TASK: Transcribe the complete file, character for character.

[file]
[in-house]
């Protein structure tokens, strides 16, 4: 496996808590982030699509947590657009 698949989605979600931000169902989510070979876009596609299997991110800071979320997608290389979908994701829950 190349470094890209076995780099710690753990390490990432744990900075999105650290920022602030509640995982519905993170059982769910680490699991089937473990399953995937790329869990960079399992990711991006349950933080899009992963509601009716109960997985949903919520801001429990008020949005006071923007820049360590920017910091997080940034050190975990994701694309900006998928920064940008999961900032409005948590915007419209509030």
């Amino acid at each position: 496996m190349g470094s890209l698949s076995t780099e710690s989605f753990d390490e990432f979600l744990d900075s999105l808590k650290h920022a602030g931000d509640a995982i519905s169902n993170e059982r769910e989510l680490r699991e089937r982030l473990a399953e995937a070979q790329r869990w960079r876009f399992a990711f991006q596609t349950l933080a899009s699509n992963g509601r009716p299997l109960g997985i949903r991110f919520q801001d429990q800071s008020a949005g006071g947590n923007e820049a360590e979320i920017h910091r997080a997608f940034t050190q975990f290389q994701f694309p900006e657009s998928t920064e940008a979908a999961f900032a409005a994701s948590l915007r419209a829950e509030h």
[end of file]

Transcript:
[in-house]
């Protein structure tokens, strides 16, 4: 496996808590982030699509947590657009 698949989605979600931000169902989510070979876009596609299997991110800071979320997608290389979908994701829950 190349470094890209076995780099710690753990390490990432744990900075999105650290920022602030509640995982519905993170059982769910680490699991089937473990399953995937790329869990960079399992990711991006349950933080899009992963509601009716109960997985949903919520801001429990008020949005006071923007820049360590920017910091997080940034050190975990994701694309900006998928920064940008999961900032409005948590915007419209509030």
């Amino acid at each position: 496996m190349g470094s890209l698949s076995t780099e710690s989605f753990d390490e990432f979600l744990d900075s999105l808590k650290h920022a602030g931000d509640a995982i519905s169902n993170e059982r769910e989510l680490r699991e089937r982030l473990a399953e995937a070979q790329r869990w960079r876009f399992a990711f991006q596609t349950l933080a899009s699509n992963g509601r009716p299997l109960g997985i949903r991110f919520q801001d429990q800071s008020a949005g006071g947590n923007e820049a360590e979320i920017h910091r997080a997608f940034t050190q975990f290389q994701f694309p900006e657009s998928t920064e940008a979908a999961f900032a409005a994701s948590l915007r419209a829950e509030h």